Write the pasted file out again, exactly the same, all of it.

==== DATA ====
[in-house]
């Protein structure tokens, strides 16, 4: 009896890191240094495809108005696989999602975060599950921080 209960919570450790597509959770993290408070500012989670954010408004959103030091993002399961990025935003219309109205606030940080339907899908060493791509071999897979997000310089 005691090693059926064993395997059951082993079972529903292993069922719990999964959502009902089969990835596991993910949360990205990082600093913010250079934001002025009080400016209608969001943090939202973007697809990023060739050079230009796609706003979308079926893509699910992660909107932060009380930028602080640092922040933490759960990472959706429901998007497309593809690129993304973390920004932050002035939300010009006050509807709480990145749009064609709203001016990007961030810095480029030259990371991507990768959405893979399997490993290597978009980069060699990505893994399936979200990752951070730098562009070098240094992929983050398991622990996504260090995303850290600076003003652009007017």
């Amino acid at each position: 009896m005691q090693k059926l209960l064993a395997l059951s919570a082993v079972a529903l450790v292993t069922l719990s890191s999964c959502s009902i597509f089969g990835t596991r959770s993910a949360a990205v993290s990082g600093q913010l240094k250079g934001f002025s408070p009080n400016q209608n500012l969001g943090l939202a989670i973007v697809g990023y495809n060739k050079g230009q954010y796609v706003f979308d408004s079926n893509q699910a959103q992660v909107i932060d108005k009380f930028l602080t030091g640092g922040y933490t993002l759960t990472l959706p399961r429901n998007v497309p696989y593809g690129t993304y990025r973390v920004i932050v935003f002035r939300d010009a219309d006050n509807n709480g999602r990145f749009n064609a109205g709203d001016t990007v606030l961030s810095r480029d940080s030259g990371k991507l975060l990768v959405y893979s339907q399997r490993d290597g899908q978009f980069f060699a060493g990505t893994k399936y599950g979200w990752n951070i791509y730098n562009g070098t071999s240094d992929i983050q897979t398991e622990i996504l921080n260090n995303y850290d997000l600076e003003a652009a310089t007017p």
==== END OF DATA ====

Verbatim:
[in-house]
């Protein structure tokens, strides 16, 4: 009896890191240094495809108005696989999602975060599950921080 209960919570450790597509959770993290408070500012989670954010408004959103030091993002399961990025935003219309109205606030940080339907899908060493791509071999897979997000310089 005691090693059926064993395997059951082993079972529903292993069922719990999964959502009902089969990835596991993910949360990205990082600093913010250079934001002025009080400016209608969001943090939202973007697809990023060739050079230009796609706003979308079926893509699910992660909107932060009380930028602080640092922040933490759960990472959706429901998007497309593809690129993304973390920004932050002035939300010009006050509807709480990145749009064609709203001016990007961030810095480029030259990371991507990768959405893979399997490993290597978009980069060699990505893994399936979200990752951070730098562009070098240094992929983050398991622990996504260090995303850290600076003003652009007017």
């Amino acid at each position: 009896m005691q090693k059926l209960l064993a395997l059951s919570a082993v079972a529903l450790v292993t069922l719990s890191s999964c959502s009902i597509f089969g990835t596991r959770s993910a949360a990205v993290s990082g600093q913010l240094k250079g934001f002025s408070p009080n400016q209608n500012l969001g943090l939202a989670i973007v697809g990023y495809n060739k050079g230009q954010y796609v706003f979308d408004s079926n893509q699910a959103q992660v909107i932060d108005k009380f930028l602080t030091g640092g922040y933490t993002l759960t990472l959706p399961r429901n998007v497309p696989y593809g690129t993304y990025r973390v920004i932050v935003f002035r939300d010009a219309d006050n509807n709480g999602r990145f749009n064609a109205g709203d001016t990007v606030l961030s810095r480029d940080s030259g990371k991507l975060l990768v959405y893979s339907q399997r490993d290597g899908q978009f980069f060699a060493g990505t893994k399936y599950g979200w990752n951070i791509y730098n562009g070098t071999s240094d992929i983050q897979t398991e622990i996504l921080n260090n995303y850290d997000l600076e003003a652009a310089t007017p």